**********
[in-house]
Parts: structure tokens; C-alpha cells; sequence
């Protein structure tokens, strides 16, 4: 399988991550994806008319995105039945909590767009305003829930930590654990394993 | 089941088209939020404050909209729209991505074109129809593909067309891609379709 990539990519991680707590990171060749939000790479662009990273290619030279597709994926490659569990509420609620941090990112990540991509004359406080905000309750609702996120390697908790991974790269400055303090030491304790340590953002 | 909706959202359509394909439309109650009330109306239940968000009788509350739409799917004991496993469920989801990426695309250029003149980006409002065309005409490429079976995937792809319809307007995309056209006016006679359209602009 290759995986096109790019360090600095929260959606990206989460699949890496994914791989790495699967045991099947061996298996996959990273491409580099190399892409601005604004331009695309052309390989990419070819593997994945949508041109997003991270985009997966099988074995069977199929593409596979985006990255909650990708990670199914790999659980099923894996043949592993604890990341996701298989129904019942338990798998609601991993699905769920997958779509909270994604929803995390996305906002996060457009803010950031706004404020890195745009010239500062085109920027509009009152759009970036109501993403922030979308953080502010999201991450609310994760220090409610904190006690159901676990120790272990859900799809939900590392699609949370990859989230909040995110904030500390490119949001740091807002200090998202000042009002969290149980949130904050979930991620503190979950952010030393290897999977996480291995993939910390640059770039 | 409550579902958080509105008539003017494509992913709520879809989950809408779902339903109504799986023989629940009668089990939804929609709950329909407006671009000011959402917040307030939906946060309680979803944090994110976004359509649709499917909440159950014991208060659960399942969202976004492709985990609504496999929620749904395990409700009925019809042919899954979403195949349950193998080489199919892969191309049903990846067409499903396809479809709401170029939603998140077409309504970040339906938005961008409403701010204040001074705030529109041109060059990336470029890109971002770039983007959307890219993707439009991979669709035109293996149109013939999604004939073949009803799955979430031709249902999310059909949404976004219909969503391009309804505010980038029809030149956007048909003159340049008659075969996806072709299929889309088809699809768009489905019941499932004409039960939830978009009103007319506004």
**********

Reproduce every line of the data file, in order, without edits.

[in-house]
Parts: structure tokens; C-alpha cells; sequence
């Protein structure tokens, strides 16, 4: 399988991550994806008319995105039945909590767009305003829930930590654990394993 | 089941088209939020404050909209729209991505074109129809593909067309891609379709 990539990519991680707590990171060749939000790479662009990273290619030279597709994926490659569990509420609620941090990112990540991509004359406080905000309750609702996120390697908790991974790269400055303090030491304790340590953002 | 909706959202359509394909439309109650009330109306239940968000009788509350739409799917004991496993469920989801990426695309250029003149980006409002065309005409490429079976995937792809319809307007995309056209006016006679359209602009 290759995986096109790019360090600095929260959606990206989460699949890496994914791989790495699967045991099947061996298996996959990273491409580099190399892409601005604004331009695309052309390989990419070819593997994945949508041109997003991270985009997966099988074995069977199929593409596979985006990255909650990708990670199914790999659980099923894996043949592993604890990341996701298989129904019942338990798998609601991993699905769920997958779509909270994604929803995390996305906002996060457009803010950031706004404020890195745009010239500062085109920027509009009152759009970036109501993403922030979308953080502010999201991450609310994760220090409610904190006690159901676990120790272990859900799809939900590392699609949370990859989230909040995110904030500390490119949001740091807002200090998202000042009002969290149980949130904050979930991620503190979950952010030393290897999977996480291995993939910390640059770039 | 409550579902958080509105008539003017494509992913709520879809989950809408779902339903109504799986023989629940009668089990939804929609709950329909407006671009000011959402917040307030939906946060309680979803944090994110976004359509649709499917909440159950014991208060659960399942969202976004492709985990609504496999929620749904395990409700009925019809042919899954979403195949349950193998080489199919892969191309049903990846067409499903396809479809709401170029939603998140077409309504970040339906938005961008409403701010204040001074705030529109041109060059990336470029890109971002770039983007959307890219993707439009991979669709035109293996149109013939999604004939073949009803799955979430031709249902999310059909949404976004219909969503391009309804505010980038029809030149956007048909003159340049008659075969996806072709299929889309088809699809768009489905019941499932004409039960939830978009009103007319506004």